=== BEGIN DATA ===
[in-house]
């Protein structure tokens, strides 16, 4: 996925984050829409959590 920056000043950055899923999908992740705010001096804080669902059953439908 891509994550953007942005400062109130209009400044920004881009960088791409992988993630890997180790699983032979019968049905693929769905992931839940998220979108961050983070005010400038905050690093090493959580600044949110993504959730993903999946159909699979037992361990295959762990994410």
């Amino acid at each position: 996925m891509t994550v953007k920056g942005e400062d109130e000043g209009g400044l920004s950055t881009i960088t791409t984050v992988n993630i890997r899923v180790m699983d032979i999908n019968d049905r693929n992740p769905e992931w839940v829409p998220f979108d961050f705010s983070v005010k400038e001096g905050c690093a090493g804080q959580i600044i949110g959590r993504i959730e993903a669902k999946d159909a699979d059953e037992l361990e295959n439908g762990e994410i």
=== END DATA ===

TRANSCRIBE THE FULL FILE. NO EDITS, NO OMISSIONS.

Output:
[in-house]
């Protein structure tokens, strides 16, 4: 996925984050829409959590 920056000043950055899923999908992740705010001096804080669902059953439908 891509994550953007942005400062109130209009400044920004881009960088791409992988993630890997180790699983032979019968049905693929769905992931839940998220979108961050983070005010400038905050690093090493959580600044949110993504959730993903999946159909699979037992361990295959762990994410």
């Amino acid at each position: 996925m891509t994550v953007k920056g942005e400062d109130e000043g209009g400044l920004s950055t881009i960088t791409t984050v992988n993630i890997r899923v180790m699983d032979i999908n019968d049905r693929n992740p769905e992931w839940v829409p998220f979108d961050f705010s983070v005010k400038e001096g905050c690093a090493g804080q959580i600044i949110g959590r993504i959730e993903a669902k999946d159909a699979d059953e037992l361990e295959n439908g762990e994410i």